Recommendation number two for school leaders: a) For those who leave – When stepping into a new role, take the time as the “new kid” to learn all you can about the people and needs of the school. Integrating that new information with your experience. Seek ways to catalyze areas in which the school may grow the most from concerted attention. Learning about the people who make up the place will provide a more thoroughgoing understanding of the experience of being there.

b) For those who remain – Take the opportunity to join your accreditation group’s visiting teams, and, where possible, chair a visiting team. Those roles train your eyes to look beyond the pressing urgencies of the quotidian tasks we normally face. Instead, visiting other schools provides you with new perspectives on what your school does well, as well as new possibilities for your school to explore through the lens of your mission.

New growth

Part of my new role is to oversee the school’s work in preparing students for further educational opportunities. One purpose of my conversations with teachers has been to learn all I can about the programs we currently provide. The benefit of having fresh eyes in this role is that I am dumb with respect to the history and traditions of the school. Therefore, as I both learn and assimilate the things that I am learning with what I know about good practices in education, I work to empower and embolden people to step forward as leaders. I have begun to see target areas of improvement that will lead both teachers and students to a deeper sense of purpose and greater levels of collaboration. I have the benefit of an existing school improvement plan and recommendations from a recent accreditation visit. These documents are guiding my work for the next several years. Leading  growth in a school that is doing well is a somewhat tricky challenge. My new school has many excellent things going for it. Included in that category is our sense that we can still do better than we are currently doing. By investing in and listening to our people, by hearing their perspectives on the needs of the school, I am simultaneously working on earning trust and building momentum for some initiatives that should bring deep and lasting growth as an institution. My goal is to make my work about enabling the people who are on the front lines of the institution to hone their skills in the craft of teaching in order that our students receive the best possible education they can.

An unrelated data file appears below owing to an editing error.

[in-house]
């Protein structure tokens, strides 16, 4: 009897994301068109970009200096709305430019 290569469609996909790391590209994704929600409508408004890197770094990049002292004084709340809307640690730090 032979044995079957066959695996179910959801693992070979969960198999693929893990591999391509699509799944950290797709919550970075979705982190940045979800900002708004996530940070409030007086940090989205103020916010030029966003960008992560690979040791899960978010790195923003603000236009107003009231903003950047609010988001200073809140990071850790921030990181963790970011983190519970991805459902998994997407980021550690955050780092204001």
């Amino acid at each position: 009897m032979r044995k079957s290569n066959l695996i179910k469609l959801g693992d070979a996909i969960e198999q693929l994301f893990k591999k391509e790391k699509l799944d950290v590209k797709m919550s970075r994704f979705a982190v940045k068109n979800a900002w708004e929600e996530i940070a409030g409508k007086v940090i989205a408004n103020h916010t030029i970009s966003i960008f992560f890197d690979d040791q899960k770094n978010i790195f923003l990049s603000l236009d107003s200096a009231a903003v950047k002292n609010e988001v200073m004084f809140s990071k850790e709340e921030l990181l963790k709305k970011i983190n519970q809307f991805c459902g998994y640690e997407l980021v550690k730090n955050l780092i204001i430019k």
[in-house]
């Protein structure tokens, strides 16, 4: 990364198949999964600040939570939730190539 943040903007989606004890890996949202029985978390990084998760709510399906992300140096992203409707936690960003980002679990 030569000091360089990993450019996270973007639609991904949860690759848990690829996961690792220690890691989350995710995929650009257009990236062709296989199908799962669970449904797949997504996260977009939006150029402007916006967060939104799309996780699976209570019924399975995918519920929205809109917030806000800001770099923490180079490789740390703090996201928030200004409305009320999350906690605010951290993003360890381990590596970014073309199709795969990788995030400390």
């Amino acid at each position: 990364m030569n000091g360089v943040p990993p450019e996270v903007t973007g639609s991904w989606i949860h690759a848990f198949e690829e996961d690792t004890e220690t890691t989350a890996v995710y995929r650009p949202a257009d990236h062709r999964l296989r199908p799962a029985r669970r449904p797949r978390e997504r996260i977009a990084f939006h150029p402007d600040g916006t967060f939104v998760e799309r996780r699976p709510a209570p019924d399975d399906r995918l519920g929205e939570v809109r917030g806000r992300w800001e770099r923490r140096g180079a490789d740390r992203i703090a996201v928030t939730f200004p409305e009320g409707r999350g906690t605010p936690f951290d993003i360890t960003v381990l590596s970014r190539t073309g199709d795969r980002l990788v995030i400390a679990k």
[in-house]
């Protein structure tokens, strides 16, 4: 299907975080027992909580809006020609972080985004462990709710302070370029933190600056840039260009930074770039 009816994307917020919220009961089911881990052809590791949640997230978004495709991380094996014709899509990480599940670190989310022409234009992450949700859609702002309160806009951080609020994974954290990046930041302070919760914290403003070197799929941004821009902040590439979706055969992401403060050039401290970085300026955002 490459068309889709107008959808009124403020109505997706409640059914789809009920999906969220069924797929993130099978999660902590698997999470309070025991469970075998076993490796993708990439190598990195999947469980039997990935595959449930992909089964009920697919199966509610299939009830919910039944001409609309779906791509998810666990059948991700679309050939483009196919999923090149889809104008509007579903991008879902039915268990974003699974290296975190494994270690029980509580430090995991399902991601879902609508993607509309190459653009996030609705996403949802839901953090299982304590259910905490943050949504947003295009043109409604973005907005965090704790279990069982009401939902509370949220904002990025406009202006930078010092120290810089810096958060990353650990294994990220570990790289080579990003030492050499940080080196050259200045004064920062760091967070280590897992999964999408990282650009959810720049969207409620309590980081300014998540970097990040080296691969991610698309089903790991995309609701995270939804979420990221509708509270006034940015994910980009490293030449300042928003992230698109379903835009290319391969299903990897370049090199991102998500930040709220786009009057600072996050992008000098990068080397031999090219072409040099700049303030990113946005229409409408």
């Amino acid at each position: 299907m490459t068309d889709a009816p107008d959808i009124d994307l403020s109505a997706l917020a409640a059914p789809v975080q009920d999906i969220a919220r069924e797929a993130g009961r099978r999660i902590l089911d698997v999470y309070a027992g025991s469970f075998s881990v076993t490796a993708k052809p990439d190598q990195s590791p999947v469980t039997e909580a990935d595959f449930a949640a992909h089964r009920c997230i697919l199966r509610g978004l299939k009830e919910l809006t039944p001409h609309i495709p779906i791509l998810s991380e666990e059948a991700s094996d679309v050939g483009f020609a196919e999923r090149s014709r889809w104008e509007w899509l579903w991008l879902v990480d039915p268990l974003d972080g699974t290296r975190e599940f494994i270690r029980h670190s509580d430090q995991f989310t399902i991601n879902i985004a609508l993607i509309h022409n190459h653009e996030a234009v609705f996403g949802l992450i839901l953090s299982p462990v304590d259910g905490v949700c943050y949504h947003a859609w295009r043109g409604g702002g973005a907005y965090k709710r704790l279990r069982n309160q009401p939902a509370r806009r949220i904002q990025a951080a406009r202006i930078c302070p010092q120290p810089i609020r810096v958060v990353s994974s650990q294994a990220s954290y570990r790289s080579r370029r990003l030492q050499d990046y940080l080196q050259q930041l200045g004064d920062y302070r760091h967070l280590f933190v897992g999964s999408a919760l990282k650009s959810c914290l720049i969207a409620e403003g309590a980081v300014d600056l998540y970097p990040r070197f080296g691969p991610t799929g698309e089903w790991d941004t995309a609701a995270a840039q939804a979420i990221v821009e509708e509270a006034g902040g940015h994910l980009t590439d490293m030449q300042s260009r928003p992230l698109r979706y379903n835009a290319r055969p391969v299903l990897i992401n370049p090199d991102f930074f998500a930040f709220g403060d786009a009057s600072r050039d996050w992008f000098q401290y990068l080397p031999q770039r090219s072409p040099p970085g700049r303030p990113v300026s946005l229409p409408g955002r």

Recommendation number three for school leaders: a) For those who leave – Be prepared not to be the expert in the room, but instead to ask questions and listen. Also, be prepared to work alongside the people in your schools to develop solutions to the identified needs.

b) For those who remain – Talk to the people at your school. Between your gadflies and your supporters, you will be able to discern underlying issues that can be brought to the fore and solved. By listening to everyone discerningly, you can dig into the work to do together.


All moves bring both opportunity for grief and opportunity for growth. They bring a need for clear vision and patient discovery. Moves are a costly, but necessary, part of growth. As a school leader, consider:

What moves are you currently making?

What moves are you being called to make?

What moves have you made?

Have you grieved?

Have you grown?

Have you envisioned your process?

Have you patiently worked for the success of your vision?

Take time today to reflect on your journey, and see what moves are there for you, whether leaving or remaining. Making moves is part of the growth process.

One thought on “Making Moves

  1. Well said, Jeff.
    (For those who remain) – Keep remaining! The gift of an extended presence of a school leader or educator at their school can be invaluable. However, sometimes transitions are needed for both parties to grow.